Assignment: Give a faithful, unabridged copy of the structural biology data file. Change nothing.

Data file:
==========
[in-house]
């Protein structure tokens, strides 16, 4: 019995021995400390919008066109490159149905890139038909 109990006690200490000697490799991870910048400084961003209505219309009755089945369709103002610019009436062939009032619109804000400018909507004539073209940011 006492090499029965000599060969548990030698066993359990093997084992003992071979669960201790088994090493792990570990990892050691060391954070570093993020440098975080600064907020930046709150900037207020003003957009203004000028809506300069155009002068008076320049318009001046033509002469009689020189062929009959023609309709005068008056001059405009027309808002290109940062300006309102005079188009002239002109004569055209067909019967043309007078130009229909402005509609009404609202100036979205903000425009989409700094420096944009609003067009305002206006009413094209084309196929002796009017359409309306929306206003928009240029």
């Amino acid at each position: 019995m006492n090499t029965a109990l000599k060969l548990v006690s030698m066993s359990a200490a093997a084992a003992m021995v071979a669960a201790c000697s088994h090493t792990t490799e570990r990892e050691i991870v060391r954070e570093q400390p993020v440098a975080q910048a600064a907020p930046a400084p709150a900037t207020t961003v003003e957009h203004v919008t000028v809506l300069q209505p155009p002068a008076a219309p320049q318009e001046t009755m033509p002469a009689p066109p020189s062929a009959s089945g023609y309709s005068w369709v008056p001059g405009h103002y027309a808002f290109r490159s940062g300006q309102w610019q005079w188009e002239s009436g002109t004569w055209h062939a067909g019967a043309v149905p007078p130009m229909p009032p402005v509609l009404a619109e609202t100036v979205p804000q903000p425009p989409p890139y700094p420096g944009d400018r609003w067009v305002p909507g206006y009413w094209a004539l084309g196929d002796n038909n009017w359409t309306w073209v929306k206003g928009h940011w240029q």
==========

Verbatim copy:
[in-house]
């Protein structure tokens, strides 16, 4: 019995021995400390919008066109490159149905890139038909 109990006690200490000697490799991870910048400084961003209505219309009755089945369709103002610019009436062939009032619109804000400018909507004539073209940011 006492090499029965000599060969548990030698066993359990093997084992003992071979669960201790088994090493792990570990990892050691060391954070570093993020440098975080600064907020930046709150900037207020003003957009203004000028809506300069155009002068008076320049318009001046033509002469009689020189062929009959023609309709005068008056001059405009027309808002290109940062300006309102005079188009002239002109004569055209067909019967043309007078130009229909402005509609009404609202100036979205903000425009989409700094420096944009609003067009305002206006009413094209084309196929002796009017359409309306929306206003928009240029």
């Amino acid at each position: 019995m006492n090499t029965a109990l000599k060969l548990v006690s030698m066993s359990a200490a093997a084992a003992m021995v071979a669960a201790c000697s088994h090493t792990t490799e570990r990892e050691i991870v060391r954070e570093q400390p993020v440098a975080q910048a600064a907020p930046a400084p709150a900037t207020t961003v003003e957009h203004v919008t000028v809506l300069q209505p155009p002068a008076a219309p320049q318009e001046t009755m033509p002469a009689p066109p020189s062929a009959s089945g023609y309709s005068w369709v008056p001059g405009h103002y027309a808002f290109r490159s940062g300006q309102w610019q005079w188009e002239s009436g002109t004569w055209h062939a067909g019967a043309v149905p007078p130009m229909p009032p402005v509609l009404a619109e609202t100036v979205p804000q903000p425009p989409p890139y700094p420096g944009d400018r609003w067009v305002p909507g206006y009413w094209a004539l084309g196929d002796n038909n009017w359409t309306w073209v929306k206003g928009h940011w240029q």